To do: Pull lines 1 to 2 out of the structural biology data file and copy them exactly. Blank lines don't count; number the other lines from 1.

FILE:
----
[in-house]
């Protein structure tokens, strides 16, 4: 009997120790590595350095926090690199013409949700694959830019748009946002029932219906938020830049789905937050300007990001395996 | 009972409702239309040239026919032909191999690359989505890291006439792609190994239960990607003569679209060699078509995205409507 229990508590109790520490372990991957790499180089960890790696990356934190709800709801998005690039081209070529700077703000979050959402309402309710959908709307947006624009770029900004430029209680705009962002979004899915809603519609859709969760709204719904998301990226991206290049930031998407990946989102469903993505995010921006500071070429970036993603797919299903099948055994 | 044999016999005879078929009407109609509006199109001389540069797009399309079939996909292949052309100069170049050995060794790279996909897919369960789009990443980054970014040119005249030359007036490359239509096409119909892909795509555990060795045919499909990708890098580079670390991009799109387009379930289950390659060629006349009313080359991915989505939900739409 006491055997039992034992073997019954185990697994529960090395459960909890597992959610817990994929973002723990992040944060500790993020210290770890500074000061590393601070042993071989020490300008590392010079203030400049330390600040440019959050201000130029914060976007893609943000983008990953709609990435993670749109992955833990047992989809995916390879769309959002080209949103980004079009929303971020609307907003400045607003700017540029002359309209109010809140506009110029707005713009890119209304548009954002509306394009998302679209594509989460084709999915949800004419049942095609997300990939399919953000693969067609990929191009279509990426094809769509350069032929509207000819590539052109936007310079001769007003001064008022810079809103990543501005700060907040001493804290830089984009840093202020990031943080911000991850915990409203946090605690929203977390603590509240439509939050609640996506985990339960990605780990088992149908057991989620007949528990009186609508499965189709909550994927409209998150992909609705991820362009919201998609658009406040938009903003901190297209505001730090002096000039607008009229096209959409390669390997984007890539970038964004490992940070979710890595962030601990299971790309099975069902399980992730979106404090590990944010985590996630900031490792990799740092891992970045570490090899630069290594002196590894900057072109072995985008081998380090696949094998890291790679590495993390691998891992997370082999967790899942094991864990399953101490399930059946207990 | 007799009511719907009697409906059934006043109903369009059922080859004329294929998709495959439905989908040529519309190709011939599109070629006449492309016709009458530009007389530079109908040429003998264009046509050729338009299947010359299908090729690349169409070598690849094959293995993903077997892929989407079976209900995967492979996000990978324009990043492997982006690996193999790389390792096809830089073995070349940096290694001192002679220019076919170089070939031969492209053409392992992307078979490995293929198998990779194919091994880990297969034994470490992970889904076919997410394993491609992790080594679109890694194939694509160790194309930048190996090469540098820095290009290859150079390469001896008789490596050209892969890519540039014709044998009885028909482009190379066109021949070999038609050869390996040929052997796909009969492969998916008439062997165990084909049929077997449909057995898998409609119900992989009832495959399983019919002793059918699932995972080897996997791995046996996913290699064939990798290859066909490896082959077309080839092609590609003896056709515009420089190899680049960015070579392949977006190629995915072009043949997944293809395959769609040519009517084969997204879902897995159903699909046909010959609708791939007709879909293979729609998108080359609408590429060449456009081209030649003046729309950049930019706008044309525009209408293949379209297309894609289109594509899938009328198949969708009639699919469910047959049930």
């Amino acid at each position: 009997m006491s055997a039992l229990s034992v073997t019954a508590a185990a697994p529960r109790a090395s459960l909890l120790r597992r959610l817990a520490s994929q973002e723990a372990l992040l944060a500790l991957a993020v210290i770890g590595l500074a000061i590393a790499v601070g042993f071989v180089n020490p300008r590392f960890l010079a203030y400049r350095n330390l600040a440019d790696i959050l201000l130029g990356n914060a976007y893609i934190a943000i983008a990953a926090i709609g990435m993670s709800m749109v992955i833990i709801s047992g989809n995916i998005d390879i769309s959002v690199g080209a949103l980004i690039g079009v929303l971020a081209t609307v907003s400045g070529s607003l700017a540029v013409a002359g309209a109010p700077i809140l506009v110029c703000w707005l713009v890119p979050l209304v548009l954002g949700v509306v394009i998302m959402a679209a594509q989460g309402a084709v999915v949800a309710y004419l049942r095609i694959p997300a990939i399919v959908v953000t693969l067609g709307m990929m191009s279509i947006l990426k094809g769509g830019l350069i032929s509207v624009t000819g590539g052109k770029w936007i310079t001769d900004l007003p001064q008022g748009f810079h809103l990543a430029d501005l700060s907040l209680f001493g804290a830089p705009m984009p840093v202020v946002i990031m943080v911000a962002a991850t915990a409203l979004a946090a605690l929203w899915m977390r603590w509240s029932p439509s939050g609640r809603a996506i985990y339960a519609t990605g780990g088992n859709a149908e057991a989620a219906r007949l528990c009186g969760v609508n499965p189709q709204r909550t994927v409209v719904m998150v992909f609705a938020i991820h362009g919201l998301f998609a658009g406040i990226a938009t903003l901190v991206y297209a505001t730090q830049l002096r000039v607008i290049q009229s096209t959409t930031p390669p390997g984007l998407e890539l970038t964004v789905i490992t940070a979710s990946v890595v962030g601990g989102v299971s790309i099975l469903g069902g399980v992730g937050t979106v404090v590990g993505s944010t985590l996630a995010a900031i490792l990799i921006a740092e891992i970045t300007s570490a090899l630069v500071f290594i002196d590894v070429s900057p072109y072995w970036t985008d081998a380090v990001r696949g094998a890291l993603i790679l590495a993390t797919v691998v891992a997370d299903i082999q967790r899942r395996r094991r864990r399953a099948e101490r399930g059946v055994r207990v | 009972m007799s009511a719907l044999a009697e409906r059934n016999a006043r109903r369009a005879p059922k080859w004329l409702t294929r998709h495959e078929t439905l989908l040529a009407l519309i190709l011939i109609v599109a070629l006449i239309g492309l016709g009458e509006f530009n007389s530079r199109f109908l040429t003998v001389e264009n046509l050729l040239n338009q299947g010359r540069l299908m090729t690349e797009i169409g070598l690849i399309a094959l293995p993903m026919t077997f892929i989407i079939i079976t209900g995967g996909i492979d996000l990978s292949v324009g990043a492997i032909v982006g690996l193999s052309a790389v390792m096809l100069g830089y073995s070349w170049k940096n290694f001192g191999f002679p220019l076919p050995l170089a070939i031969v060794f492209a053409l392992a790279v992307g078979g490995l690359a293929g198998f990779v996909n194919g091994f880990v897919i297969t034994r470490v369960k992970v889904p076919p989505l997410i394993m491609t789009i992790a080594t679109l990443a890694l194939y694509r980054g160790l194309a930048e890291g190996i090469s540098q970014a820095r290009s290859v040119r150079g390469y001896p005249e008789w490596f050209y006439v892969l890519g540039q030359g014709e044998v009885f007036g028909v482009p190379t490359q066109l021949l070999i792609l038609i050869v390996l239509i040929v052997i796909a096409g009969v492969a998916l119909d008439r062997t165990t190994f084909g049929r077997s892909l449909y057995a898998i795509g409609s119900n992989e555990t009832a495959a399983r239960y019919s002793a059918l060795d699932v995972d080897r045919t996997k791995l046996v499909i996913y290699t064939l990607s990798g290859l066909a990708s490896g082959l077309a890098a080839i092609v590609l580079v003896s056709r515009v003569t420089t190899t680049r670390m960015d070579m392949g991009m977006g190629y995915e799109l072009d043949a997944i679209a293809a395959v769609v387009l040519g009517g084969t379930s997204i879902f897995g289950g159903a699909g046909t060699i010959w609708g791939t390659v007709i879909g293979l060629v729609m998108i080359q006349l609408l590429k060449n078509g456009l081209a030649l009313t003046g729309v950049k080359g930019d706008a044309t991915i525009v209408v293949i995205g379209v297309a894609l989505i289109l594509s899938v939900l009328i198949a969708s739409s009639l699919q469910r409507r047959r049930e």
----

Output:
[in-house]
């Protein structure tokens, strides 16, 4: 009997120790590595350095926090690199013409949700694959830019748009946002029932219906938020830049789905937050300007990001395996 | 009972409702239309040239026919032909191999690359989505890291006439792609190994239960990607003569679209060699078509995205409507 229990508590109790520490372990991957790499180089960890790696990356934190709800709801998005690039081209070529700077703000979050959402309402309710959908709307947006624009770029900004430029209680705009962002979004899915809603519609859709969760709204719904998301990226991206290049930031998407990946989102469903993505995010921006500071070429970036993603797919299903099948055994 | 044999016999005879078929009407109609509006199109001389540069797009399309079939996909292949052309100069170049050995060794790279996909897919369960789009990443980054970014040119005249030359007036490359239509096409119909892909795509555990060795045919499909990708890098580079670390991009799109387009379930289950390659060629006349009313080359991915989505939900739409 006491055997039992034992073997019954185990697994529960090395459960909890597992959610817990994929973002723990992040944060500790993020210290770890500074000061590393601070042993071989020490300008590392010079203030400049330390600040440019959050201000130029914060976007893609943000983008990953709609990435993670749109992955833990047992989809995916390879769309959002080209949103980004079009929303971020609307907003400045607003700017540029002359309209109010809140506009110029707005713009890119209304548009954002509306394009998302679209594509989460084709999915949800004419049942095609997300990939399919953000693969067609990929191009279509990426094809769509350069032929509207000819590539052109936007310079001769007003001064008022810079809103990543501005700060907040001493804290830089984009840093202020990031943080911000991850915990409203946090605690929203977390603590509240439509939050609640996506985990339960990605780990088992149908057991989620007949528990009186609508499965189709909550994927409209998150992909609705991820362009919201998609658009406040938009903003901190297209505001730090002096000039607008009229096209959409390669390997984007890539970038964004490992940070979710890595962030601990299971790309099975069902399980992730979106404090590990944010985590996630900031490792990799740092891992970045570490090899630069290594002196590894900057072109072995985008081998380090696949094998890291790679590495993390691998891992997370082999967790899942094991864990399953101490399930059946207990 | 007799009511719907009697409906059934006043109903369009059922080859004329294929998709495959439905989908040529519309190709011939599109070629006449492309016709009458530009007389530079109908040429003998264009046509050729338009299947010359299908090729690349169409070598690849094959293995993903077997892929989407079976209900995967492979996000990978324009990043492997982006690996193999790389390792096809830089073995070349940096290694001192002679220019076919170089070939031969492209053409392992992307078979490995293929198998990779194919091994880990297969034994470490992970889904076919997410394993491609992790080594679109890694194939694509160790194309930048190996090469540098820095290009290859150079390469001896008789490596050209892969890519540039014709044998009885028909482009190379066109021949070999038609050869390996040929052997796909009969492969998916008439062997165990084909049929077997449909057995898998409609119900992989009832495959399983019919002793059918699932995972080897996997791995046996996913290699064939990798290859066909490896082959077309080839092609590609003896056709515009420089190899680049960015070579392949977006190629995915072009043949997944293809395959769609040519009517084969997204879902897995159903699909046909010959609708791939007709879909293979729609998108080359609408590429060449456009081209030649003046729309950049930019706008044309525009209408293949379209297309894609289109594509899938009328198949969708009639699919469910047959049930």